I am never one to tell someone to stop short of their dreams. Look at these students, who without even thinking had their artwork featured in a museum. As reported on Mashable and other sources, Ruari Gray, a student at Robert Gordon University in Aberdeen,Scotland left a pineapple in the museum as a joke. The pineapple ended up on display in a case.
Photo from Dailymail.co.uk
Someone will point to how much this devalues the art world, but what we should focus on here is everyone’s inner artist. Besides, pineapples are welcoming and experiencing a real fashion world moment now (more on that later).
And here’s a Boy Meets World clip where Eric shows off his inner art critic. If you didn’t see a monkey and a coconut, maybe you won’t appreciate the pineapple either.
Today, the nation officially honors Christopher Columbus. You can believe the hype. It is true. In 1492 he sailed the ocean blue. What’s up for debate is the semantics of discovery. Columbus’s arrival to the Americas was one of many events that led to the colonial era which also brought along with it large scale occurrences of rape, disease, murder, and a number of other maladies in interactions with people who were already settled in the Americas. Europe’s discovery was personal. A number of nations had been chilling in the Americas for years. Columbus kind of got lost on a boat looking for trade routes, and made good on what could have been a misfortune for Spain. Then he made hell for other people. The only person who should love him was Queen Isabella. He does not really merit a tribute. ( Neither does misogyny nor drug dealing really, but you know: the only Christopher we acknowledge is Wallace. )
So if we’re not honoring Columbus today, we can honor the people he met in the Americas. The Smithsonian National Museum of The American Indian (NMAI) offers a great place to start getting familiar with their history. If you can’t make it to the physical location, you can explore a lot of what the museum offers online. Let’s be careful as we construct new commemorations. In pushing to celebrate Indigenous People, let’s make sure we’re taking into account a well rounded view of the history of those here before us. Trust me when I say it wasn’t all peace pipe smoking, dancing with wolves, or trails of tears. The museum helps you weave through the history with a variety of historical artifacts and interactive exhibits.
Every time I go to DC, I make sincere efforts to get to the NMAI. It’s a great institution. But with the pains and insistence I often exhibit, you would think that I didn’t know about the National Museum of the American Indian-New York. Oh, I know about them alright. They quite perfectly rejected my docent application in high school. But my insistence on visiting the DC branch is not just a function of old resentment. Rather, it is the great promise of fry bread at the DC branch’s cafeteria that pulls on my cultural heart strings. Consider this my additional endorsement.
Yep, the picture is horrible, but the taste….the taste!
In my quest for fried pieces of dough, I have had the opportunity to engage with some amazing pieces of contemporary art, historical artifacts, and learn something more about the black Americans who are and are not part Cherokee. This doesn’t even begin to take into account the wonderful environmental aspect and attention paid to creating realistic feels of various parts of the States throughout the grounds. Today as I reflect on the holiday we’re supposed to celebrate- and yearn for fry bread-I also pause to honor those that were here before us, and whose descendants are still here today.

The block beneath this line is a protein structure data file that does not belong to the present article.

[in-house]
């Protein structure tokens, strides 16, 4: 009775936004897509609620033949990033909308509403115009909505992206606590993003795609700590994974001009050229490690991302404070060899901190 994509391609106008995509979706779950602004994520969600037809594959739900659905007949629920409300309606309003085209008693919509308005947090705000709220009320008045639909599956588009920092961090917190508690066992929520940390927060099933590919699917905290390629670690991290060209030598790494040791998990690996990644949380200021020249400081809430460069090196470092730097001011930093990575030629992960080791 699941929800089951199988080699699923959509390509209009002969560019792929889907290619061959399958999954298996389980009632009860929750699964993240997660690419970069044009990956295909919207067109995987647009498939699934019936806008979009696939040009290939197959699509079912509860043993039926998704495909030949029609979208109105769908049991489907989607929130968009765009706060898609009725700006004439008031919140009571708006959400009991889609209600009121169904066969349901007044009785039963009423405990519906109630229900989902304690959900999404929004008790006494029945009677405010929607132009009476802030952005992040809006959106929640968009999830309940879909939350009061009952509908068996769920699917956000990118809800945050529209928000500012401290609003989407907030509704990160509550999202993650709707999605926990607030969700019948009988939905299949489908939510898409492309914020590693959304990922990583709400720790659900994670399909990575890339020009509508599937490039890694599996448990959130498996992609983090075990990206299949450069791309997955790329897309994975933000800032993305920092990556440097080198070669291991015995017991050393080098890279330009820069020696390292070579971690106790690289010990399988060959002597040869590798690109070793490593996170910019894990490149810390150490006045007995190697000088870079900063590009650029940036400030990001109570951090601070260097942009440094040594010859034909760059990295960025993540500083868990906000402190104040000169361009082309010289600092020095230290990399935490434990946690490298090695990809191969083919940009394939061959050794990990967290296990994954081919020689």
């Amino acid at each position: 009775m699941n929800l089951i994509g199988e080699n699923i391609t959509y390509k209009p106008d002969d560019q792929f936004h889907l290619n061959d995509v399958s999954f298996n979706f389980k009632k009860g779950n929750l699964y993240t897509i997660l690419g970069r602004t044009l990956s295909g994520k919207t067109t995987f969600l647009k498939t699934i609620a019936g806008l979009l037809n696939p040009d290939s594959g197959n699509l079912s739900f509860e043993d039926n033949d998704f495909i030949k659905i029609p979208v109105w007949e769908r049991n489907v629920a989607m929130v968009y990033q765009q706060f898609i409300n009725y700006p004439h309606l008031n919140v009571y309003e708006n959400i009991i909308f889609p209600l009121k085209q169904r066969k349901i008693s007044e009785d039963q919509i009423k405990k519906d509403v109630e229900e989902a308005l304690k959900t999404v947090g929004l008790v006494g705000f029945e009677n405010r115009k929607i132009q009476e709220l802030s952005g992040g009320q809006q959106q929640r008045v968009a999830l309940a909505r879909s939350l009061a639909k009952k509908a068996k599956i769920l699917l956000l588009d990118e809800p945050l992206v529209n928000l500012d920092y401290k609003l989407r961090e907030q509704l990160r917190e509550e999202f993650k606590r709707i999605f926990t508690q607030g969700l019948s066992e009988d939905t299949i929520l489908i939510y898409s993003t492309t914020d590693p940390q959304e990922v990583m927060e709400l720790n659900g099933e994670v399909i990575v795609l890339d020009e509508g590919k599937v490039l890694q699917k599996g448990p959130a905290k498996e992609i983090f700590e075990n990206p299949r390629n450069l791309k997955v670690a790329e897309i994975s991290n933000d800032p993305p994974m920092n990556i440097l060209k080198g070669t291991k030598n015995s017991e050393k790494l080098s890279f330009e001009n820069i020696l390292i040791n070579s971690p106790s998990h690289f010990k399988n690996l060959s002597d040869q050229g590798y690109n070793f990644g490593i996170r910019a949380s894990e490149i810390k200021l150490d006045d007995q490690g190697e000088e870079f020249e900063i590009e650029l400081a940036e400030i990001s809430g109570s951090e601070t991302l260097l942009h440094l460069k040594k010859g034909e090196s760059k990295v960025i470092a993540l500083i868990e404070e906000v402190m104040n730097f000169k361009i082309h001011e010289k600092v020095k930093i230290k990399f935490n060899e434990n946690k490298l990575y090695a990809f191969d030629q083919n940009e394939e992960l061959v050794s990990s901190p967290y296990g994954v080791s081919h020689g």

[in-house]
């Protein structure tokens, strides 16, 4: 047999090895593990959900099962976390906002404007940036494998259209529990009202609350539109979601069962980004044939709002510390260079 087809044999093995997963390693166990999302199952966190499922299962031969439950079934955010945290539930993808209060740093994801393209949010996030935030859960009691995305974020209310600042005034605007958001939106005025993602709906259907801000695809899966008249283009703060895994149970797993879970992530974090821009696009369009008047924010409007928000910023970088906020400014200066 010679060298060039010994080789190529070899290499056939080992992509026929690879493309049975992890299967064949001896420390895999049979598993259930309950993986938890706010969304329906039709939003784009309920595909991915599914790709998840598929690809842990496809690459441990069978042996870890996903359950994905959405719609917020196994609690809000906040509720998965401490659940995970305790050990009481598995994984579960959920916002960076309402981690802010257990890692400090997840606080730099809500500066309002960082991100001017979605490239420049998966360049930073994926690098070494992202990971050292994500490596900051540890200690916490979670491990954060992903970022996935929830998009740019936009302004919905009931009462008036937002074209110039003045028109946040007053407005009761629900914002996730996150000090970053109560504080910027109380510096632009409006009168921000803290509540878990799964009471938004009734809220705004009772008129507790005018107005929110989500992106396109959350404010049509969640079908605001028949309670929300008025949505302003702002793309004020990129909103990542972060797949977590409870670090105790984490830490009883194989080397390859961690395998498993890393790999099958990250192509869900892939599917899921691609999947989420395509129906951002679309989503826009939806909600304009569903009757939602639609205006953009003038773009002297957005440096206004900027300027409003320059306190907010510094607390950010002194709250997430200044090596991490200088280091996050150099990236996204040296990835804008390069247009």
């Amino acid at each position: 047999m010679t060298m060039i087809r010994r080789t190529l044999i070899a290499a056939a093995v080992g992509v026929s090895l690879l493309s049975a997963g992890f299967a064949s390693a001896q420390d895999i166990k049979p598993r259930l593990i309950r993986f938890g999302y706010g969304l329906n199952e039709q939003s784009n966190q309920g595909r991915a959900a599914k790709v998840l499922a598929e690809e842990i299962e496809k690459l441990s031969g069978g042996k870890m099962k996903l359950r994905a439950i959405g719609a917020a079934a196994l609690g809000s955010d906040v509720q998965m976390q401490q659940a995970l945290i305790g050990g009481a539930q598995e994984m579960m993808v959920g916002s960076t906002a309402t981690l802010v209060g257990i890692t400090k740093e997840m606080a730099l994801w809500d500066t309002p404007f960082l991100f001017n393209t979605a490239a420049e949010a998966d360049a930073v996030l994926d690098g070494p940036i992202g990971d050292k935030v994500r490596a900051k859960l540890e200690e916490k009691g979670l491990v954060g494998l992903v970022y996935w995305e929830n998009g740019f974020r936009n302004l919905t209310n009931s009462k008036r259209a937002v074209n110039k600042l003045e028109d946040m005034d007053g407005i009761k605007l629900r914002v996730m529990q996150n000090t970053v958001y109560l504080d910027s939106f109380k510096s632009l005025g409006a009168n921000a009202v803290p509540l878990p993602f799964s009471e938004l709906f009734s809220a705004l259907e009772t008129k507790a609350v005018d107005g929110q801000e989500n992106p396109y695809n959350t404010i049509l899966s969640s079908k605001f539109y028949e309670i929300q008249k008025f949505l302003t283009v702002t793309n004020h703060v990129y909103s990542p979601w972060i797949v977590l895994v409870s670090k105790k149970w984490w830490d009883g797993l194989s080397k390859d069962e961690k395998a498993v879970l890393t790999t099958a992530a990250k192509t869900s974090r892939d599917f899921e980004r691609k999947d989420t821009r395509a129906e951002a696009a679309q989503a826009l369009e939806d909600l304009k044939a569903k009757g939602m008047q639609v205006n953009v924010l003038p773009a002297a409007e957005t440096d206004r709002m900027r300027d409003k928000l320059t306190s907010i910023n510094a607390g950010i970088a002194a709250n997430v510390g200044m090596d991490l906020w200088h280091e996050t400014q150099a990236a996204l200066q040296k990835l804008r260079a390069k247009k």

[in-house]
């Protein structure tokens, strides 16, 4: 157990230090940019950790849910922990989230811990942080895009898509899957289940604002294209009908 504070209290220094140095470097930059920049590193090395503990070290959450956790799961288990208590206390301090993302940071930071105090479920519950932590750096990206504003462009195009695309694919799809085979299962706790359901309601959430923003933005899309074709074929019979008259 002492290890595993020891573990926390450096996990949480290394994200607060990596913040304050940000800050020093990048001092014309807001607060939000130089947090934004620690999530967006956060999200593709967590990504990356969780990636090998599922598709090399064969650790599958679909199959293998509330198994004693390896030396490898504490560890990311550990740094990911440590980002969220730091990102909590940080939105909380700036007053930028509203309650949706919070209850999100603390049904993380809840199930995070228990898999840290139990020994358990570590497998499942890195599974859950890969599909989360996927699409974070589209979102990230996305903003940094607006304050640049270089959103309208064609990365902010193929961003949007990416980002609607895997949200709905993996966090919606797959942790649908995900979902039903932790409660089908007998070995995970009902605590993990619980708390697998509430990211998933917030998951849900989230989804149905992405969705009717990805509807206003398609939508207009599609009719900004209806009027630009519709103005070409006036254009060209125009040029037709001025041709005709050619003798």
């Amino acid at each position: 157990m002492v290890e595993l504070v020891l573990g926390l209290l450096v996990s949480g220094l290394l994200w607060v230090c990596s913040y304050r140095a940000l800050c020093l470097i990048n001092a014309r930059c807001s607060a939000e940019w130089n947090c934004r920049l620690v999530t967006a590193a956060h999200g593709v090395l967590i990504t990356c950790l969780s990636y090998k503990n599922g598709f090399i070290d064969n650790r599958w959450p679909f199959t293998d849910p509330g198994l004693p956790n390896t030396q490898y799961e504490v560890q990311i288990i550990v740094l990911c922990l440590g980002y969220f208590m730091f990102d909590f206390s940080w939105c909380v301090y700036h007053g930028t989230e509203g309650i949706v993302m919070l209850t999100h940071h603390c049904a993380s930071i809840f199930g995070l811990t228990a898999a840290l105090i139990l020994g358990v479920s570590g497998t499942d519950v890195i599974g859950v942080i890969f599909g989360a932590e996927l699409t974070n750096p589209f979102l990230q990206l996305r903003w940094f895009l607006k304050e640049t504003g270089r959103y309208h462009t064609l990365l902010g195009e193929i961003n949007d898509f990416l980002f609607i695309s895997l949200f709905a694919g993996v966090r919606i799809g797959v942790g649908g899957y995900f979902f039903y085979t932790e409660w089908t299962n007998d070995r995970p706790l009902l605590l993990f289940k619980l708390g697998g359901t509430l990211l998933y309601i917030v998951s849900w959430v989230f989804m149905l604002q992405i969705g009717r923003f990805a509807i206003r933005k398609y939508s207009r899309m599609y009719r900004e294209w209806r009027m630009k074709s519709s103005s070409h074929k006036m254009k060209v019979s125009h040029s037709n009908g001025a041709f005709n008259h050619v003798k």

Of course I pose with the pieces at NMAI. I need to do something to work up the fry bread appetite. (Circa 2009)
Oh and one more thing, we’re calling out Columbus, not Italian culture at large. So there’s nothing wrong with a parade or zeppole today as well.
A new play about Seneca Village, a black community that once existed in the modern day Central Park area, has been garnering attention. For one, intellectual America is having a national moment about all things Civil War related. Seneca Village, a community that was vibrant between 1825 and 1867, before being torn down for the Vaux and Olmsted meh park, definitely falls into the category of kind of sort of part of the nation’s forming at the time of the War. Also, New York is definitely going through a moment with confronting ideas about gentrification and displacement.
Earlier this year, Creative Time along with the Central Park Conservancy presented Drifting in Daylight. They too took time to recognize Seneca Village. Karen Olivier’s piece, HERE AND NOW/GLACIER, SHARD, ROCK was a billboard that made the view contemplate the changes in time with artifacts from Seneca Village and imagery of the current site. The billboard changed as you walked pass, and I was able to capture really cool video. Unfortunately people’s private conversation about spirituality was also captured, so you get my stills. Also, check out Creative Time’s site on the installation here.
The People Before the Park by Keith Josef Adkins; directed by John J. Wooten. 1856 is playing until September 20th at the Kean Theater in New Jersey. More information is available on their website.
So, lots of people admire Starbucks’ wonderfully artsy and inspired siren branding, but where else does the everywhere coffee brand and public bathroom pop up in connection to art? The Museum of Chinese in America (MOCA) has the answer.
Tyrus Wong is celebrated for his artwork, namely his contribution to movies. While it’s his drawings for Disney’s Bambi that brought him fame, he also did a lot of preproduction sketches for live action movies. This early Starbuck saloon appears in a preproduction sketch for Warner Brother’s The Wild Bunch, released in 1969.
Tyrus has an interesting story which is explained in the exhibit, Water to Paint, Paint to Sky: The Art of Tyrus Wong, which is currently on display at MOCA through September 13th. If you check it out, also be sure to look at some of the historical information on Chinese-Americans as well as the kites. Because when isn’t it a perfect time to go fly a kite?